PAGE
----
Saturday, March 26, 2011

Summary of Cross Country Skiing Season 2010-2011

Our trip to Breckenridge was a wonderful way to end this year's winter sport season. I had known by mid-January that this would be my best cross-country ski season to date, thanks to the fantastic snow cover. Like last year, I replaced my running routine entirely with skiing. Because of the low-impact nature of the sport, I was able to much more, a lot of it in the company of my faithful companion Mellie.
Skate Skiing11:57:53150.9193.7712.624:457.847:39
Classic Skiing5:59:3355.5234.509.266:295.7510:26

Some thoughts on those metrics:
  • Initially, I thought that my dog Mellie was slowing me down. While this may be the case for long distances, it is clearly not the case for the shorter ones, those under 10 km. Especially during races, Mellie was pulling hard.
  • More than half of my activities were with that faithful canine. I am very thankful for the opportunity to be able to ski with a dog at Highland 9-Hole. I hope we will continue to be able to do so.
  • While there was some improvements in my performance without dog, it was by far not as remarkable. I do need to work on my technique.

Wednesday, March 23, 2011

Skiing Breckenridge New Nordic World

The boys slept in this morning, i.e. when I made the wakeup call at 7:30, they requested another 30 minutes. They did get going shortly after eight. Joe was doing his morning toilette when I suddenly heard him call my name. There was something in the tone of his voice that made me think "emergency." Being afraid of mayhem or illness I was relieved to be greeted by I flood of water emanating from the overflowing toilet bowl when I opened the door. Joe had attempted to undo a blocked toilet using the brush, with no effect. Furthermore, the valve was stuck open and water was still flowing from the tank. I made him turn off the valve and had him use the bathroom rug to mop up the water, wringing it into the shower.
Part of becoming a man ...
I do hold him in high esteem to have done this unpleasant job with only as much as some gagging noises. A call to the rental agency got maintenance and housekeeping on its way. The whole thing ended up being a minor annoyance over what I had thought might be the stomach flu or a severed artery.

The boys were gone and I followed soon. I had called the Nordic Ski Center to inquire about grooming on the New Nordic World trails. I was told that the pisten bully was just on its way. So I went and checked out Mellie at the kennel and headed for the Peaks Trail parking lot, also the trail head for Gluteus maximus and minimus, the connectors for the Heavens Gate and Elk Dance trails. I started with two locals who were doing a quick run with their friendly golden retriever. I left them behind and began ascending Gluteus maximus. After about 100 m (which seemed to also involve an ascent of 100 m) I decided I would be in way over my head following this trail. I ate crow, took off my skis and slid back down to the intersection with Gluteus minimus, a narrow single track combined classic and snowshoe trail. I decided to keep walking. Some returning skiers reassured me that Gluteus minimus would soon join the maximus to terminate at Heaven's Gate. I am pretty sure I know why they call it Heaven's Gate, it's up-up-up. On top of a pass I spotted Hallelujah Hut, indeed a sight to behold.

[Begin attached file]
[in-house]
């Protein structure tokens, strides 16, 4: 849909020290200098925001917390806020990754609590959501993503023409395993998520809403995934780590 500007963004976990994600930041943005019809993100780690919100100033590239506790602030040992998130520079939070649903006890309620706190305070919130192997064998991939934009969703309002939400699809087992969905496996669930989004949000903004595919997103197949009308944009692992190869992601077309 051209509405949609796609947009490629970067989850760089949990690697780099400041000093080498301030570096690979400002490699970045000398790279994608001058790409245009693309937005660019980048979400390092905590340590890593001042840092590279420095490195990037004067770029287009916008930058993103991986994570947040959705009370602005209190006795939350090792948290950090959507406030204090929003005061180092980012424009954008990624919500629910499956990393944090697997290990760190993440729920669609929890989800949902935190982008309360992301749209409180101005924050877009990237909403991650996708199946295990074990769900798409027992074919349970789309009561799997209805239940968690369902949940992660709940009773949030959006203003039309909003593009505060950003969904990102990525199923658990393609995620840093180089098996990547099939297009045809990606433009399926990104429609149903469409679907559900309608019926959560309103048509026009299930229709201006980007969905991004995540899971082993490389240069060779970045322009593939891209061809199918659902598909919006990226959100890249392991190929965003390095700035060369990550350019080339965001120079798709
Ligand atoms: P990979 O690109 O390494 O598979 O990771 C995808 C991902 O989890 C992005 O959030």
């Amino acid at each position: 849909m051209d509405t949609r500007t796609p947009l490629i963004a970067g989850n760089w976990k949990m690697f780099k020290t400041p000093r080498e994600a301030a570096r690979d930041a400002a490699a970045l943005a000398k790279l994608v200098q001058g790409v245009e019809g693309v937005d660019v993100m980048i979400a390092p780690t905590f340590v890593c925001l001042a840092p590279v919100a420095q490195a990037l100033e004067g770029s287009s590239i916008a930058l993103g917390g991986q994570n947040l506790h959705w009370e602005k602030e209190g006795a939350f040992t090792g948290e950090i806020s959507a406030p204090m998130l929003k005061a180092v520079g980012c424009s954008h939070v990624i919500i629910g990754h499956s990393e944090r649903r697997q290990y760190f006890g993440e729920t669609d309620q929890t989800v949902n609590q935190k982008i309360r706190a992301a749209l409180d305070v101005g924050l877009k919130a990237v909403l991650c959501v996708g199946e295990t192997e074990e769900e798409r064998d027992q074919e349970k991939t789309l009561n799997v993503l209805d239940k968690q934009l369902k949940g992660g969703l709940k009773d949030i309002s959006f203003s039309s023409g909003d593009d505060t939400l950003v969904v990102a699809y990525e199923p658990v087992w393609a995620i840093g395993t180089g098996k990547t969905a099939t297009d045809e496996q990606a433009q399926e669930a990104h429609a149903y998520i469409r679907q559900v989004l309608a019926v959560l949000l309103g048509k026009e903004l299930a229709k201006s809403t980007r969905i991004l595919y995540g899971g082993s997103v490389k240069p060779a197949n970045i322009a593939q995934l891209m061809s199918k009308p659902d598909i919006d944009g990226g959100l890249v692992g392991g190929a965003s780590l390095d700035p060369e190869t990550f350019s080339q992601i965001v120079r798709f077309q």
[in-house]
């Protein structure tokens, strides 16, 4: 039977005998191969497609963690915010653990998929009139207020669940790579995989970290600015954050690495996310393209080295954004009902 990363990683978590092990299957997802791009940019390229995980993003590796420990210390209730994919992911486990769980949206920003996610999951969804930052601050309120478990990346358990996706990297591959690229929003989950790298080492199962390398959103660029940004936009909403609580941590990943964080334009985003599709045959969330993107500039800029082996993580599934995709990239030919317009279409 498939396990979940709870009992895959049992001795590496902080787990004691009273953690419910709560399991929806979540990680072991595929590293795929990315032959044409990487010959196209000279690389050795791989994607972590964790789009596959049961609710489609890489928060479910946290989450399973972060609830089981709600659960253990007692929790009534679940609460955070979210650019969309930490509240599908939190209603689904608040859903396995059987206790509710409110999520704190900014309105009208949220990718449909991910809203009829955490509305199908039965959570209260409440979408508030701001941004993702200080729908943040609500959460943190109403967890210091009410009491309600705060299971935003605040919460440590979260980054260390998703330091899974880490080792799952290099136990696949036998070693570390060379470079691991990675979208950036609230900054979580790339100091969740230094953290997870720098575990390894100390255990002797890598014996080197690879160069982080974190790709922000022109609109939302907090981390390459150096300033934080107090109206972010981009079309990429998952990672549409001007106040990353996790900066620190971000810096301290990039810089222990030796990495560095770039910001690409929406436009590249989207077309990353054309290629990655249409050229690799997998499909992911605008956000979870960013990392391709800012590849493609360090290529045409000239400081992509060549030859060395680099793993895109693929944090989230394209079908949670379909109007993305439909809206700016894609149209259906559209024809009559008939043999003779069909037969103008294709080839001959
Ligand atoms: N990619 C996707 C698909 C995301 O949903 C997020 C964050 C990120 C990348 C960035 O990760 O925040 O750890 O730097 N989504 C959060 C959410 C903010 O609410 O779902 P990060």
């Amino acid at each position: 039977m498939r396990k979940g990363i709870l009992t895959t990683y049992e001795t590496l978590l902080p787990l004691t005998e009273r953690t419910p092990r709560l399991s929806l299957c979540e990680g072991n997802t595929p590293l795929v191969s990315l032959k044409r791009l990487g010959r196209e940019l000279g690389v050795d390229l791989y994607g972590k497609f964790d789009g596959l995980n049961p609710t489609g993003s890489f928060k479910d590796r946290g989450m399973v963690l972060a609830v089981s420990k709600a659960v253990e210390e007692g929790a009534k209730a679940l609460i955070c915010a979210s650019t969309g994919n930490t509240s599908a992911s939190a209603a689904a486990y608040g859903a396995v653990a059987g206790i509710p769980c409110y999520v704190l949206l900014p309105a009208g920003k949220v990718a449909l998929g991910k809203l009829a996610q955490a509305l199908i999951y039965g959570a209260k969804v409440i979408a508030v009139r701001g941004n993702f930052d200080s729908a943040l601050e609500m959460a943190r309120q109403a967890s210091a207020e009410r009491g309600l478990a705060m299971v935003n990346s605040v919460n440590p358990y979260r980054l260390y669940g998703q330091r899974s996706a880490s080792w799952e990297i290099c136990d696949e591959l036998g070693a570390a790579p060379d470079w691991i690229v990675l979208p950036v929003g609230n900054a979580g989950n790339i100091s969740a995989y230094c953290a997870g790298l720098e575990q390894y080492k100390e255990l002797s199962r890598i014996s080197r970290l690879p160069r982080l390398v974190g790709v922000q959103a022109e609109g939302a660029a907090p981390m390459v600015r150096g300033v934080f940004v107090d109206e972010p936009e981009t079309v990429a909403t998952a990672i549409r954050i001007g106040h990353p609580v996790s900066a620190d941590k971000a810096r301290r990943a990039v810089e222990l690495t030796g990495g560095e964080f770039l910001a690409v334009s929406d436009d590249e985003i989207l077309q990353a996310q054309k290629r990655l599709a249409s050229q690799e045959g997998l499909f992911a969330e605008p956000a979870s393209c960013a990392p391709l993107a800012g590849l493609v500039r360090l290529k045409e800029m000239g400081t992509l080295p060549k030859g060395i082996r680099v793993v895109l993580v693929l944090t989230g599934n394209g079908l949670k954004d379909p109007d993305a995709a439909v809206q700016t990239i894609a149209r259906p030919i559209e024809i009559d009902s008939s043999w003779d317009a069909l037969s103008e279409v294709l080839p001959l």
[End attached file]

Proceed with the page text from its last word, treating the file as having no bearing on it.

You gotta be kidding? Up that way?

At the hut, I also joined my friends of the golden retriever and then took a break. A woman with four dogs came towards me and we chatted for a little while. It turned out that she was from Minnesota, too, but came frequently to her second home in this area.
Trying to get Mellie back into the backpack at Hallelujah Hut

After a short rest I kept climbing, made it past the cut-off (I did not have the taste for the full Elk Dance loop with, what the MN woman called the "nasty (down)hill." Some more climbing and I reached the intersection between the return legs of Elk Dance and Heaven's Gate loops.
Up, up, up, to the Heavens' Gate
Only now I fully appreciated the extent of my climb, the downhill seemed to go on for ever. I again carried my skis on the short Gluteus minimus stretch and did the final downhill towards the parking lot. In hindsight it might have been a better option for me to park at the Otter Slide parking lot I could have skated the entire way and avoided the parking competition from the (illegally) parking downhill skiers and boarders.

I returned Mellie, who by now seemed to feel quite at home at the Dog House and also knows the routine. I took a quick dip in pool and hot tub and received a picture message from James, who with Joe and Matt had hiked up half an hour to the very top of Peak 8 to do some more off trail skiing. Looks like that boy is taking after his dad!
James and Joe on top of Peak 8--and the world!

Tuesday, March 22, 2011

Skiing Breckenridge and Gold Run Nordic Ski Centers

I wish I could build in a few runs on the slopes to get James out of bed before school: so easy to get him up, here. We had about 2-3 inches of fresh powder at the condo and it was still snowing. There were some glimpses of blue sky. Routine as had on the previous day, except more efficient: getting dressed and geared up, cereal for breakfast, sandwiches, courtesy of paps and off they went with great plans for the day.
I was not far behind, having Breckenridge Nordic Ski Center on my mind. I arrived and noticed the freshly groomed trail, pristine, undisturbed cordouroy and no other cars in the lot. I bought my three-day punch card, had one of the friendly staff give me the lay of the land and was off.

I skied Troll Woods, a green trail as a warm-up and Beaver Meadows, a blue as a follow up. Indeed, neither trail held any technical challenge, all inclines were rather gradual but the difference in altitude was a bit more than this flatlander is used to. That, combined with the effect of the thin air made me stop to catch my breath a few times. All in all an excellent outing. It would be great to come out here early in the season to get some high altitude training.

After being done, I went to the grocery to shop for a steak dinner. Then I broke for lunch and waited until 13:30, the end of the rest time at the Dog House, where I wanted to check out Mellie for some skijoring. They got her and she was happy to see me and the harness in my hand.